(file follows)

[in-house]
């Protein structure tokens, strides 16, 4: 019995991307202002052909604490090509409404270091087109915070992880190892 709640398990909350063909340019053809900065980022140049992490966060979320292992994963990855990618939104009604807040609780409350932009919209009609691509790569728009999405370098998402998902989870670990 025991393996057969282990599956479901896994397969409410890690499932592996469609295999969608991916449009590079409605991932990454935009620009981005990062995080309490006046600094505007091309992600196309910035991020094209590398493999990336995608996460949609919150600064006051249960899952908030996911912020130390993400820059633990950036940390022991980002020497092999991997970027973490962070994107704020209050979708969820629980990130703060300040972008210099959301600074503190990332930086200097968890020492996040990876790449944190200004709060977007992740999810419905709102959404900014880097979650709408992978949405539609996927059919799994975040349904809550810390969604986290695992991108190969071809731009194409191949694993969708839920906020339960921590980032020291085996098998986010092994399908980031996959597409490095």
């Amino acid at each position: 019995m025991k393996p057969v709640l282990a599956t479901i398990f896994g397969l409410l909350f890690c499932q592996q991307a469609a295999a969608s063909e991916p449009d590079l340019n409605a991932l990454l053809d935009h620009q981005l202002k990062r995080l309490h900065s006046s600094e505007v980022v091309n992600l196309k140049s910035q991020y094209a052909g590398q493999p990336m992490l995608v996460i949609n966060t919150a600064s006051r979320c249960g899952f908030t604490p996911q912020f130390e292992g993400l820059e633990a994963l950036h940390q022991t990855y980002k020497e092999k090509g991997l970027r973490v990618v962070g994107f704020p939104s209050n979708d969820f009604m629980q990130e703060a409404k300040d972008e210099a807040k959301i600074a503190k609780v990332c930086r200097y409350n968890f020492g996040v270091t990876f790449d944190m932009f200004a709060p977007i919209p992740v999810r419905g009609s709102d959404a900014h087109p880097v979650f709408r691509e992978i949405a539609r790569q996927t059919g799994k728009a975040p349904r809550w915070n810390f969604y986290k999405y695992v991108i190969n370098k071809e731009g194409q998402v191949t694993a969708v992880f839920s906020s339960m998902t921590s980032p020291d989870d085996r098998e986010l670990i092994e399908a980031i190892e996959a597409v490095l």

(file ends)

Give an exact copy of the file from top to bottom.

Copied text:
[in-house]
């Protein structure tokens, strides 16, 4: 019995991307202002052909604490090509409404270091087109915070992880190892 709640398990909350063909340019053809900065980022140049992490966060979320292992994963990855990618939104009604807040609780409350932009919209009609691509790569728009999405370098998402998902989870670990 025991393996057969282990599956479901896994397969409410890690499932592996469609295999969608991916449009590079409605991932990454935009620009981005990062995080309490006046600094505007091309992600196309910035991020094209590398493999990336995608996460949609919150600064006051249960899952908030996911912020130390993400820059633990950036940390022991980002020497092999991997970027973490962070994107704020209050979708969820629980990130703060300040972008210099959301600074503190990332930086200097968890020492996040990876790449944190200004709060977007992740999810419905709102959404900014880097979650709408992978949405539609996927059919799994975040349904809550810390969604986290695992991108190969071809731009194409191949694993969708839920906020339960921590980032020291085996098998986010092994399908980031996959597409490095």
């Amino acid at each position: 019995m025991k393996p057969v709640l282990a599956t479901i398990f896994g397969l409410l909350f890690c499932q592996q991307a469609a295999a969608s063909e991916p449009d590079l340019n409605a991932l990454l053809d935009h620009q981005l202002k990062r995080l309490h900065s006046s600094e505007v980022v091309n992600l196309k140049s910035q991020y094209a052909g590398q493999p990336m992490l995608v996460i949609n966060t919150a600064s006051r979320c249960g899952f908030t604490p996911q912020f130390e292992g993400l820059e633990a994963l950036h940390q022991t990855y980002k020497e092999k090509g991997l970027r973490v990618v962070g994107f704020p939104s209050n979708d969820f009604m629980q990130e703060a409404k300040d972008e210099a807040k959301i600074a503190k609780v990332c930086r200097y409350n968890f020492g996040v270091t990876f790449d944190m932009f200004a709060p977007i919209p992740v999810r419905g009609s709102d959404a900014h087109p880097v979650f709408r691509e992978i949405a539609r790569q996927t059919g799994k728009a975040p349904r809550w915070n810390f969604y986290k999405y695992v991108i190969n370098k071809e731009g194409q998402v191949t694993a969708v992880f839920s906020s339960m998902t921590s980032p020291d989870d085996r098998e986010l670990i092994e399908a980031i190892e996959a597409v490095l």